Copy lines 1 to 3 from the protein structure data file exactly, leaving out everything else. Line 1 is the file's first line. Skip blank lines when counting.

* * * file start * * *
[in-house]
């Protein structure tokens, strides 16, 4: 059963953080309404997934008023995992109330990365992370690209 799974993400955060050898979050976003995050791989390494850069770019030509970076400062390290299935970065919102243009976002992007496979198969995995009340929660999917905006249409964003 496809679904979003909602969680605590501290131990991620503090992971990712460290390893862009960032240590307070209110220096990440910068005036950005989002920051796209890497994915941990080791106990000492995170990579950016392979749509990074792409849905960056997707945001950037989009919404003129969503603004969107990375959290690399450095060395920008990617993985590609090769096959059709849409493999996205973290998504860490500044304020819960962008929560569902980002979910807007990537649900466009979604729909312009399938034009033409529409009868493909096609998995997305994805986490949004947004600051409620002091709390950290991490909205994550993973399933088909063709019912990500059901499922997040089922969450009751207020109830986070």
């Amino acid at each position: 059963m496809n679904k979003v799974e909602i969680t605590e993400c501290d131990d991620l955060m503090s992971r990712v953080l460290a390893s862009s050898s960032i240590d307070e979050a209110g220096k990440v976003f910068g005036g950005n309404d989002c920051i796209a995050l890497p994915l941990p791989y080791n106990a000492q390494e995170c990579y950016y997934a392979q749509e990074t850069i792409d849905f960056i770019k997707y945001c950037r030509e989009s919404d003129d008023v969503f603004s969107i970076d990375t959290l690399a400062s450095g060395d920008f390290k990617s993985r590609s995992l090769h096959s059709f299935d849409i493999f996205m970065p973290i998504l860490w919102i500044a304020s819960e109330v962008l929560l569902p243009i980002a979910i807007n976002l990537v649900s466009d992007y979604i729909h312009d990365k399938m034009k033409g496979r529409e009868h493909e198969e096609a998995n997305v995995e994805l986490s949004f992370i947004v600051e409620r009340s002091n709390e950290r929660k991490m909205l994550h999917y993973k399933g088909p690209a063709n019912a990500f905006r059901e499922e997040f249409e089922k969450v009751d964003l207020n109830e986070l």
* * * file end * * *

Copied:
[in-house]
């Protein structure tokens, strides 16, 4: 059963953080309404997934008023995992109330990365992370690209 799974993400955060050898979050976003995050791989390494850069770019030509970076400062390290299935970065919102243009976002992007496979198969995995009340929660999917905006249409964003 496809679904979003909602969680605590501290131990991620503090992971990712460290390893862009960032240590307070209110220096990440910068005036950005989002920051796209890497994915941990080791106990000492995170990579950016392979749509990074792409849905960056997707945001950037989009919404003129969503603004969107990375959290690399450095060395920008990617993985590609090769096959059709849409493999996205973290998504860490500044304020819960962008929560569902980002979910807007990537649900466009979604729909312009399938034009033409529409009868493909096609998995997305994805986490949004947004600051409620002091709390950290991490909205994550993973399933088909063709019912990500059901499922997040089922969450009751207020109830986070």
């Amino acid at each position: 059963m496809n679904k979003v799974e909602i969680t605590e993400c501290d131990d991620l955060m503090s992971r990712v953080l460290a390893s862009s050898s960032i240590d307070e979050a209110g220096k990440v976003f910068g005036g950005n309404d989002c920051i796209a995050l890497p994915l941990p791989y080791n106990a000492q390494e995170c990579y950016y997934a392979q749509e990074t850069i792409d849905f960056i770019k997707y945001c950037r030509e989009s919404d003129d008023v969503f603004s969107i970076d990375t959290l690399a400062s450095g060395d920008f390290k990617s993985r590609s995992l090769h096959s059709f299935d849409i493999f996205m970065p973290i998504l860490w919102i500044a304020s819960e109330v962008l929560l569902p243009i980002a979910i807007n976002l990537v649900s466009d992007y979604i729909h312009d990365k399938m034009k033409g496979r529409e009868h493909e198969e096609a998995n997305v995995e994805l986490s949004f992370i947004v600051e409620r009340s002091n709390e950290r929660k991490m909205l994550h999917y993973k399933g088909p690209a063709n019912a990500f905006r059901e499922e997040f249409e089922k969450v009751d964003l207020n109830e986070l």